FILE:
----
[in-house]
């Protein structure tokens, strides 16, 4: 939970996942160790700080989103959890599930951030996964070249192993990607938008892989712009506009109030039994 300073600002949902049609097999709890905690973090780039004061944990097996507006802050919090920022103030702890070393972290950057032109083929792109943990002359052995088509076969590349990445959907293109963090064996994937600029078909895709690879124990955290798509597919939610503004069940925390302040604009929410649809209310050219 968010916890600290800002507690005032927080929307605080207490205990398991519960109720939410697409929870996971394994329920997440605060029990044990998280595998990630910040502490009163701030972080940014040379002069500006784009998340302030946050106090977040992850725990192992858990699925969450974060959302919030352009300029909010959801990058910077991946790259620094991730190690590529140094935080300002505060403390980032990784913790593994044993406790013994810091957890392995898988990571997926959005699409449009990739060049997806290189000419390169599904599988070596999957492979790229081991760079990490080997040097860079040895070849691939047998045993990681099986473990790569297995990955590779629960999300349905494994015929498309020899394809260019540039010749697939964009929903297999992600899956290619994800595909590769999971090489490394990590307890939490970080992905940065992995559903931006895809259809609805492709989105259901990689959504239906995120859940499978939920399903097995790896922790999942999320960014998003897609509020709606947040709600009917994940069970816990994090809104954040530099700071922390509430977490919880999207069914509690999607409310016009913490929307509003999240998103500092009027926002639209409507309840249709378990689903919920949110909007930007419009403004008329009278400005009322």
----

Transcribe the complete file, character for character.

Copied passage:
[in-house]
């Protein structure tokens, strides 16, 4: 939970996942160790700080989103959890599930951030996964070249192993990607938008892989712009506009109030039994 300073600002949902049609097999709890905690973090780039004061944990097996507006802050919090920022103030702890070393972290950057032109083929792109943990002359052995088509076969590349990445959907293109963090064996994937600029078909895709690879124990955290798509597919939610503004069940925390302040604009929410649809209310050219 968010916890600290800002507690005032927080929307605080207490205990398991519960109720939410697409929870996971394994329920997440605060029990044990998280595998990630910040502490009163701030972080940014040379002069500006784009998340302030946050106090977040992850725990192992858990699925969450974060959302919030352009300029909010959801990058910077991946790259620094991730190690590529140094935080300002505060403390980032990784913790593994044993406790013994810091957890392995898988990571997926959005699409449009990739060049997806290189000419390169599904599988070596999957492979790229081991760079990490080997040097860079040895070849691939047998045993990681099986473990790569297995990955590779629960999300349905494994015929498309020899394809260019540039010749697939964009929903297999992600899956290619994800595909590769999971090489490394990590307890939490970080992905940065992995559903931006895809259809609805492709989105259901990689959504239906995120859940499978939920399903097995790896922790999942999320960014998003897609509020709606947040709600009917994940069970816990994090809104954040530099700071922390509430977490919880999207069914509690999607409310016009913490929307509003999240998103500092009027926002639209409507309840249709378990689903919920949110909007930007419009403004008329009278400005009322």